The Jay Peanut Festival will take place on the first weekend of October and according to event organizer Brenda Gabbert, the family friendly event continues to draw large crowds.

“Last year we had our 25th annual Peanut Festival and it was really packed,” she said. “It just gets bigger and bigger.”

In addition to the many activities and attractions for attendees of all ages, Gabbert said attendees enjoy the fact there is no admission or parking fees.

“That is what makes it big with people,” she said.

Like last year, the Escambia River Electric Cooperative will offer a trolley service which will shuttle attendees from their parked vehicles to festival grounds, she said.

The main draws continues to be the peanuts themselves in various forms (boiled, green, roasted and candied); the other appeal is the many vendors and activities to choose from.  

Gabbert said the two-day event will continue to feature a large display of restored antique tractors, including a 1930’s farm museum and a 1940’s John Deere replica dealership museum. In a press release, Gabbert said the event will also feature an antique shop which will be open both days.

 Children will stay busy with the numerous kids activities, including horse and pony rides, inflatable play areas and other games.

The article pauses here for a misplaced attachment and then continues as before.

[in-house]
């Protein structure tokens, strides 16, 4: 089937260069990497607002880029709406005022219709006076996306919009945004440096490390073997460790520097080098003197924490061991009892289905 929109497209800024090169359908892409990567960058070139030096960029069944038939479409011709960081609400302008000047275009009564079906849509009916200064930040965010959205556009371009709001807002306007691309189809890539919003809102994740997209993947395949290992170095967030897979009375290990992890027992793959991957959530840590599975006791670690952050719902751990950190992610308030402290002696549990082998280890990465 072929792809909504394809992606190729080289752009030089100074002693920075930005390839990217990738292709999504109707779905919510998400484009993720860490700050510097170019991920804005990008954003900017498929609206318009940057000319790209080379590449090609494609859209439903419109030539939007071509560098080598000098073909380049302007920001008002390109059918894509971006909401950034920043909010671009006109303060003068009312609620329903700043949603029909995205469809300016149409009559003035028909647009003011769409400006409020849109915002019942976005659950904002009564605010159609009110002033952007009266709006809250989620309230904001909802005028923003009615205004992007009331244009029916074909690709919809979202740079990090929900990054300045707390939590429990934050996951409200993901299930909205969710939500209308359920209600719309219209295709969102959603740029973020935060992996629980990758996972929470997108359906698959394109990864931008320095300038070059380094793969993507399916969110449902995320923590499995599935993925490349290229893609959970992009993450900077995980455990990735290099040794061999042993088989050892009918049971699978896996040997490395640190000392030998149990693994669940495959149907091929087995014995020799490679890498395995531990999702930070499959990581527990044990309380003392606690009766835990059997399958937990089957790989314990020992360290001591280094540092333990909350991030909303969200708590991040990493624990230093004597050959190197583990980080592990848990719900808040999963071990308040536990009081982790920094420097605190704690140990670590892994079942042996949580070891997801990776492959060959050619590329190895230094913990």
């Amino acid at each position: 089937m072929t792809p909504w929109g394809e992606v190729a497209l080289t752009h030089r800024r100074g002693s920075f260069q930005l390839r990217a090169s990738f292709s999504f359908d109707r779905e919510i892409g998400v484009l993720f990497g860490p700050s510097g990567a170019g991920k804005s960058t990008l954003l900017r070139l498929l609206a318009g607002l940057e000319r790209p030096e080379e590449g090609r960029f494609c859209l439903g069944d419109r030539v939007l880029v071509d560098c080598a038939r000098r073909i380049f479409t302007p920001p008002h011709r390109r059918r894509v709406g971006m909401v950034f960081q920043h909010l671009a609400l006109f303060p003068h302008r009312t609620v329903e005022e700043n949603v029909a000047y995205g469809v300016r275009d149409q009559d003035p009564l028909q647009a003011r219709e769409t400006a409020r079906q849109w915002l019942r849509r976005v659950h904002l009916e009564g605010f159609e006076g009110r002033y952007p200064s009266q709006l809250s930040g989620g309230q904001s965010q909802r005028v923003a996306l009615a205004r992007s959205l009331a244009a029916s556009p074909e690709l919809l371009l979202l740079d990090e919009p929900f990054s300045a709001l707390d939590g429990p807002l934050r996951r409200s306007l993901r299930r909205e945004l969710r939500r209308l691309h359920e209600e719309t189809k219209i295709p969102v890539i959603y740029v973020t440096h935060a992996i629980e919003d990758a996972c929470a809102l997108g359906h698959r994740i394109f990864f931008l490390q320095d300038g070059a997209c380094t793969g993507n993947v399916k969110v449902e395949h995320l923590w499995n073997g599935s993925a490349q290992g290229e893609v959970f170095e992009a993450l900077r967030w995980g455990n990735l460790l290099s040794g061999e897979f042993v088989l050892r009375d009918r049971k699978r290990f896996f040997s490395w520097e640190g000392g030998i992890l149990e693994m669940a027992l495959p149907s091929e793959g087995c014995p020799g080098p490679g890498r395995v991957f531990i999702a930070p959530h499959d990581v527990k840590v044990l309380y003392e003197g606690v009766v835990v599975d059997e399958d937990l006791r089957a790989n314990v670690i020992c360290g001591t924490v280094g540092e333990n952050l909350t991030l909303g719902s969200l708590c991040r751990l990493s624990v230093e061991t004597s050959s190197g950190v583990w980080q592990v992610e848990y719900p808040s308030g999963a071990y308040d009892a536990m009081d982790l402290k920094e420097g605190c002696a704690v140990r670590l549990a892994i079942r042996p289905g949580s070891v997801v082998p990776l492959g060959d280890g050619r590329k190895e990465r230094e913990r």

Attendees can even get their pets involved by participating a pet dress up parade on Sunday.

Sunday will also feature gospel music including a 9 a.m. church service from Rev. Earl Greene. Live music will also be featured on Saturday.

In addition to the growing number of attendees, Gabbert said the event continues to attract many attendees from outside Santa RosaCounty.

“We have a vendor from as far away from as Missouri,” she said. “I have also spoken to people all the way from Michigan (at a previous festival).”

The Jay Peanut Festival, which is also part of the annual ‘Beaches to Woodlands Tour’ takes place at the Gabbert Farm located on Pine level Church Road.  The popular festival continues to be held in honor of Brenda and Gene Gabbert’s daughter, Melissa Caroline Gabbert. At the age of 19, Melissa died from complications from cancer.

“She just loved festivals and we thought this would be a good way to honor her,” Gabbert said.